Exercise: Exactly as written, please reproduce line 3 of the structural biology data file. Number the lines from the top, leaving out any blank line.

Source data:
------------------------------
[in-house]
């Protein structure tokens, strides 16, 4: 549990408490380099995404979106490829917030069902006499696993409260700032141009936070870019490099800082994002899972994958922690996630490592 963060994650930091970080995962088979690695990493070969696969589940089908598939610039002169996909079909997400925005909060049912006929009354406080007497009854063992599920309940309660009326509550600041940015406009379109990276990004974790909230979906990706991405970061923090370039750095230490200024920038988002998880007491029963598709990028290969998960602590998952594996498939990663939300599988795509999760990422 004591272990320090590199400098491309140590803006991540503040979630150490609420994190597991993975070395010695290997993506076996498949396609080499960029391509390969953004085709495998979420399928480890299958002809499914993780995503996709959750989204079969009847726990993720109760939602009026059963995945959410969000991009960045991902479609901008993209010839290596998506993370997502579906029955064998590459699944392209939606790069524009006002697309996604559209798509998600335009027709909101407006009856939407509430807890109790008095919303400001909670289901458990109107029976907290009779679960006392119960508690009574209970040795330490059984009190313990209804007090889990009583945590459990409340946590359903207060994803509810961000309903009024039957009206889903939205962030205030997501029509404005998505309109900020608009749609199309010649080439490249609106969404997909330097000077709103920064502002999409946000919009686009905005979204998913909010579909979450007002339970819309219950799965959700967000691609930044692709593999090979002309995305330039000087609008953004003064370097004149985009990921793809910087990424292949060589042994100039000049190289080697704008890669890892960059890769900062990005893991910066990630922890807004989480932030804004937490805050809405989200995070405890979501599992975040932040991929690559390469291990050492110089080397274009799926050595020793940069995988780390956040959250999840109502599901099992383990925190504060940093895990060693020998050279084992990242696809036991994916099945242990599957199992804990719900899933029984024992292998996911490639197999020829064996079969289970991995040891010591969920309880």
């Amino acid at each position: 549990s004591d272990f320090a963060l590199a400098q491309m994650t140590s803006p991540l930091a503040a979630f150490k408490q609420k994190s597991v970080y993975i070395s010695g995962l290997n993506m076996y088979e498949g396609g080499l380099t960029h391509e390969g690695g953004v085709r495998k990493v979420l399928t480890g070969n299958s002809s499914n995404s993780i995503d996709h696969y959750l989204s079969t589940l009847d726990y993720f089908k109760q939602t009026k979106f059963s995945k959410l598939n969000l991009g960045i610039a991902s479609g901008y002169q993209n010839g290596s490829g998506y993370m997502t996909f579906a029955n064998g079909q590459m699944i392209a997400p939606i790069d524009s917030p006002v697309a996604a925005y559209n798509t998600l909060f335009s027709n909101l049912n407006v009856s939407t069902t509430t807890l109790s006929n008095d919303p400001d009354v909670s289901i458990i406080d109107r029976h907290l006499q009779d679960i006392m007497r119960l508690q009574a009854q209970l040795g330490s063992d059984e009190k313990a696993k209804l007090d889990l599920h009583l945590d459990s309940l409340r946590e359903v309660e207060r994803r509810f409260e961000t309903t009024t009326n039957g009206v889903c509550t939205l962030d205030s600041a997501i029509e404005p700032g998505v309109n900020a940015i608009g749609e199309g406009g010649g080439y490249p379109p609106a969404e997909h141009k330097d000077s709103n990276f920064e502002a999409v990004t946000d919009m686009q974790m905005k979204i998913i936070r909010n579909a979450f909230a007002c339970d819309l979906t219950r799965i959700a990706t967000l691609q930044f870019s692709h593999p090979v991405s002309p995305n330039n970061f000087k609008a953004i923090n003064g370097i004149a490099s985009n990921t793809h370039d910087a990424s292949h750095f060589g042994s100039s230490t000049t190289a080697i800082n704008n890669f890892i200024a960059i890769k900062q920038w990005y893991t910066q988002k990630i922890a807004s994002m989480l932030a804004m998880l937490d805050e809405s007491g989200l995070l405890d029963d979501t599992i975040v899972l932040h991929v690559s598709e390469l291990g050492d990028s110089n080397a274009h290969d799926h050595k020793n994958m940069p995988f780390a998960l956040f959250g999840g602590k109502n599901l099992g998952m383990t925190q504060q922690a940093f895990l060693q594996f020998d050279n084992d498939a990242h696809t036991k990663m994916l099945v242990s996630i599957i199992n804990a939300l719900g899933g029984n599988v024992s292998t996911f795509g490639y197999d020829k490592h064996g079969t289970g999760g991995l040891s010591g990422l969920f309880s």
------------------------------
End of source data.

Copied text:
């Amino acid at each position: 549990s004591d272990f320090a963060l590199a400098q491309m994650t140590s803006p991540l930091a503040a979630f150490k408490q609420k994190s597991v970080y993975i070395s010695g995962l290997n993506m076996y088979e498949g396609g080499l380099t960029h391509e390969g690695g953004v085709r495998k990493v979420l399928t480890g070969n299958s002809s499914n995404s993780i995503d996709h696969y959750l989204s079969t589940l009847d726990y993720f089908k109760q939602t009026k979106f059963s995945k959410l598939n969000l991009g960045i610039a991902s479609g901008y002169q993209n010839g290596s490829g998506y993370m997502t996909f579906a029955n064998g079909q590459m699944i392209a997400p939606i790069d524009s917030p006002v697309a996604a925005y559209n798509t998600l909060f335009s027709n909101l049912n407006v009856s939407t069902t509430t807890l109790s006929n008095d919303p400001d009354v909670s289901i458990i406080d109107r029976h907290l006499q009779d679960i006392m007497r119960l508690q009574a009854q209970l040795g330490s063992d059984e009190k313990a696993k209804l007090d889990l599920h009583l945590d459990s309940l409340r946590e359903v309660e207060r994803r509810f409260e961000t309903t009024t009326n039957g009206v889903c509550t939205l962030d205030s600041a997501i029509e404005p700032g998505v309109n900020a940015i608009g749609e199309g406009g010649g080439y490249p379109p609106a969404e997909h141009k330097d000077s709103n990276f920064e502002a999409v990004t946000d919009m686009q974790m905005k979204i998913i936070r909010n579909a979450f909230a007002c339970d819309l979906t219950r799965i959700a990706t967000l691609q930044f870019s692709h593999p090979v991405s002309p995305n330039n970061f000087k609008a953004i923090n003064g370097i004149a490099s985009n990921t793809h370039d910087a990424s292949h750095f060589g042994s100039s230490t000049t190289a080697i800082n704008n890669f890892i200024a960059i890769k900062q920038w990005y893991t910066q988002k990630i922890a807004s994002m989480l932030a804004m998880l937490d805050e809405s007491g989200l995070l405890d029963d979501t599992i975040v899972l932040h991929v690559s598709e390469l291990g050492d990028s110089n080397a274009h290969d799926h050595k020793n994958m940069p995988f780390a998960l956040f959250g999840g602590k109502n599901l099992g998952m383990t925190q504060q922690a940093f895990l060693q594996f020998d050279n084992d498939a990242h696809t036991k990663m994916l099945v242990s996630i599957i199992n804990a939300l719900g899933g029984n599988v024992s292998t996911f795509g490639y197999d020829k490592h064996g079969t289970g999760g991995l040891s010591g990422l969920f309880s």